Monday, September 3, 2007

LeBron's to-do list

LeBron's performance in the FIBA tournament has shown us the ceiling of the player who supposedly had no ceiling, and it was pretty amazing to watch. After a season where LeBron's flaws nearly gained more attention than his attributes (particularly on this board), it was amazing to see him play basketball that was utterly beyond reproach.

So what does LeBron need to do in order to play basketball like this during the season? While many on this board, and everywhere else, have made sporadic lists of what LeBron needs to improve at in order to achieve basketball perfection, here is my attempt, in order, of what LeBron needs to do to reach his nearly limitless potential.

[B]1. Free Throws[/B]

That's right, the most important thing that LeBron needs to do is fix his free throw problems. LeBron is going to be in the top-3 for free-throw attempts every year for the next decade or so. His current clip of 70% on his free throws is costing the team a point or two a game, not to mention his own scoring average; he could have been a 30-point scorer again last season if he was able to knock down 85% of his free throws. I'm putting this at the top of the list because it will not only boost his scoring from the line, but will actually encourage him to go to the hole more, which is where he is the most efficient.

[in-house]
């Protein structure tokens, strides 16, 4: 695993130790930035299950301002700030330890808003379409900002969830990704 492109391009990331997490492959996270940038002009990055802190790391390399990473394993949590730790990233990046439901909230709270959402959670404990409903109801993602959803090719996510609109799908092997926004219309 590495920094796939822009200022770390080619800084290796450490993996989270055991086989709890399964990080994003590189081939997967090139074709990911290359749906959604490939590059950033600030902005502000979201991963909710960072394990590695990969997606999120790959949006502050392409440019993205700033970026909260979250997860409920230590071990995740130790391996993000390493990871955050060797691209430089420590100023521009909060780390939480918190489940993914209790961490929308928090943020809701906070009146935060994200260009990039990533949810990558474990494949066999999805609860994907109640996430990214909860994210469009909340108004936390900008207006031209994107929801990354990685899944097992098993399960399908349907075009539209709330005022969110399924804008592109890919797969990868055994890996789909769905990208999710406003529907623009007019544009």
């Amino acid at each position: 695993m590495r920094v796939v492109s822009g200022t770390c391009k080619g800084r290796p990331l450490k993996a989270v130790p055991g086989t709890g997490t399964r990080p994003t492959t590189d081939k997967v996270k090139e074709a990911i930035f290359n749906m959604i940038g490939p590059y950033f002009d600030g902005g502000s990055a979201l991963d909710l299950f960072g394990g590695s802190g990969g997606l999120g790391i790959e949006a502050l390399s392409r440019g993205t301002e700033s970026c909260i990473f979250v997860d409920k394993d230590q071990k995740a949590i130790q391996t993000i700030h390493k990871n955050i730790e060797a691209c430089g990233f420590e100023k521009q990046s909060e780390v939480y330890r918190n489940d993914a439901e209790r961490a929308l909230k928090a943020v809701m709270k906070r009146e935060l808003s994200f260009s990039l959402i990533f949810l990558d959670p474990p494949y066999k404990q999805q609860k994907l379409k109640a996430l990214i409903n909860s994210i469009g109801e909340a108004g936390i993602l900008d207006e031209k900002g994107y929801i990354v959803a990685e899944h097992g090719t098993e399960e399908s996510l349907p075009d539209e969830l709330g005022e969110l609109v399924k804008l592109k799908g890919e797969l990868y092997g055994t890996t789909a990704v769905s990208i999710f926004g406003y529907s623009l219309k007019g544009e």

Also, it's an easy area for him to improve; LeBron proved at the FIBAs that he can shoot the ball, and unlike all of LeBron's other attempts, where he has to deal with 2 or 3 defenders, free throws are just as easy for LeBron as they are for everyone else, which is something he should take full advantage of. While his free-throw stroke looked better at the FIBAs, he was only 12-18 from the line, which does disturb me. There is no excuse for LeBron not to be an 80% free throw shooter, and it would help his game more than anything else on this list.

[B]2. Post Moves[/B]

A common refrain during the FIBAs was that "LeBron with a jump shot would be completely unstoppable." I'll deal with the absurdity of that statement a little bit later, but a much more accurate statement is that LeBron with a post game would be completely and utterly unstoppable. Quite simply, nobody with LeBron's speed (and it's a short list, especially from end-to-end), is anywhere near his size, and nobody who plays on the perimeter has anything approaching LeBron's strength. Due to LeBron's exceptional speed, it's impossible for a Power Forward or a Center to guard him one-on-one, and no small forward, with the possible exception of Ron Artest, has anywhere approaching the strength to stop him; hence, if LeBron could switch from a face-up to post-up game with confidence, he would be unstoppable. Oh, and if LeBron catches the ball 7 feet from the basket instead of 30 feet from the basket, it's impossible to put 3 or 4 defenders between him and the basket; the physics don't work. Hence, LeBron would only have to face 1 or 2 defenders, which is much easier than 3 or 4.